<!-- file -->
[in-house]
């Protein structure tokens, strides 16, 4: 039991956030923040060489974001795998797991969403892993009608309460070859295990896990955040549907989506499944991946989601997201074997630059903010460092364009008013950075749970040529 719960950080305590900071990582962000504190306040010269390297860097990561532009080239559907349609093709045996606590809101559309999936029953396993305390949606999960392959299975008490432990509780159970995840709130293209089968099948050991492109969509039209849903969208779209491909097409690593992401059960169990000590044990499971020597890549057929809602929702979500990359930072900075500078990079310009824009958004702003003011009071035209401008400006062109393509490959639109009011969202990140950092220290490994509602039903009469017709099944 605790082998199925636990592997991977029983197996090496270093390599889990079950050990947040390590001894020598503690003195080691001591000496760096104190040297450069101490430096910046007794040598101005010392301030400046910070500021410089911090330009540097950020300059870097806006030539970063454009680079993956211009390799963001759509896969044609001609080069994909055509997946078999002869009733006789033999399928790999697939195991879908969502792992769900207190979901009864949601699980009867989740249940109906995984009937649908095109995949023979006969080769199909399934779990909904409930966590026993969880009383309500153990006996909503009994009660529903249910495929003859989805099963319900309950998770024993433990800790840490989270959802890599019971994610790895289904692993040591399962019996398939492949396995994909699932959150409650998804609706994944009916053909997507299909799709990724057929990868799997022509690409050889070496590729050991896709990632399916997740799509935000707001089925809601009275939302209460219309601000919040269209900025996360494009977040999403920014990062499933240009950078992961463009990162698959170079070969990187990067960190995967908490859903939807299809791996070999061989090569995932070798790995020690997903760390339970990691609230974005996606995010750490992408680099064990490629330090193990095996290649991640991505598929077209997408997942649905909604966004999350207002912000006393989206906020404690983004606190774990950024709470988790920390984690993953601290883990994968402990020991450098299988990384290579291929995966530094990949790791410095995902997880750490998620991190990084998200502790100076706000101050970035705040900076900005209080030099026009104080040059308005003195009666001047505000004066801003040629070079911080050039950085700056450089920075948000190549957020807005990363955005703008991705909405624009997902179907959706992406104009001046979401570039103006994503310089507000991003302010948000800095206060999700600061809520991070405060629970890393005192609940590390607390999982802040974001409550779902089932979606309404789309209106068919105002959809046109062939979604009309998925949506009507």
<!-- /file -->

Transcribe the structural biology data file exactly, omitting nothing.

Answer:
[in-house]
């Protein structure tokens, strides 16, 4: 039991956030923040060489974001795998797991969403892993009608309460070859295990896990955040549907989506499944991946989601997201074997630059903010460092364009008013950075749970040529 719960950080305590900071990582962000504190306040010269390297860097990561532009080239559907349609093709045996606590809101559309999936029953396993305390949606999960392959299975008490432990509780159970995840709130293209089968099948050991492109969509039209849903969208779209491909097409690593992401059960169990000590044990499971020597890549057929809602929702979500990359930072900075500078990079310009824009958004702003003011009071035209401008400006062109393509490959639109009011969202990140950092220290490994509602039903009469017709099944 605790082998199925636990592997991977029983197996090496270093390599889990079950050990947040390590001894020598503690003195080691001591000496760096104190040297450069101490430096910046007794040598101005010392301030400046910070500021410089911090330009540097950020300059870097806006030539970063454009680079993956211009390799963001759509896969044609001609080069994909055509997946078999002869009733006789033999399928790999697939195991879908969502792992769900207190979901009864949601699980009867989740249940109906995984009937649908095109995949023979006969080769199909399934779990909904409930966590026993969880009383309500153990006996909503009994009660529903249910495929003859989805099963319900309950998770024993433990800790840490989270959802890599019971994610790895289904692993040591399962019996398939492949396995994909699932959150409650998804609706994944009916053909997507299909799709990724057929990868799997022509690409050889070496590729050991896709990632399916997740799509935000707001089925809601009275939302209460219309601000919040269209900025996360494009977040999403920014990062499933240009950078992961463009990162698959170079070969990187990067960190995967908490859903939807299809791996070999061989090569995932070798790995020690997903760390339970990691609230974005996606995010750490992408680099064990490629330090193990095996290649991640991505598929077209997408997942649905909604966004999350207002912000006393989206906020404690983004606190774990950024709470988790920390984690993953601290883990994968402990020991450098299988990384290579291929995966530094990949790791410095995902997880750490998620991190990084998200502790100076706000101050970035705040900076900005209080030099026009104080040059308005003195009666001047505000004066801003040629070079911080050039950085700056450089920075948000190549957020807005990363955005703008991705909405624009997902179907959706992406104009001046979401570039103006994503310089507000991003302010948000800095206060999700600061809520991070405060629970890393005192609940590390607390999982802040974001409550779902089932979606309404789309209106068919105002959809046109062939979604009309998925949506009507």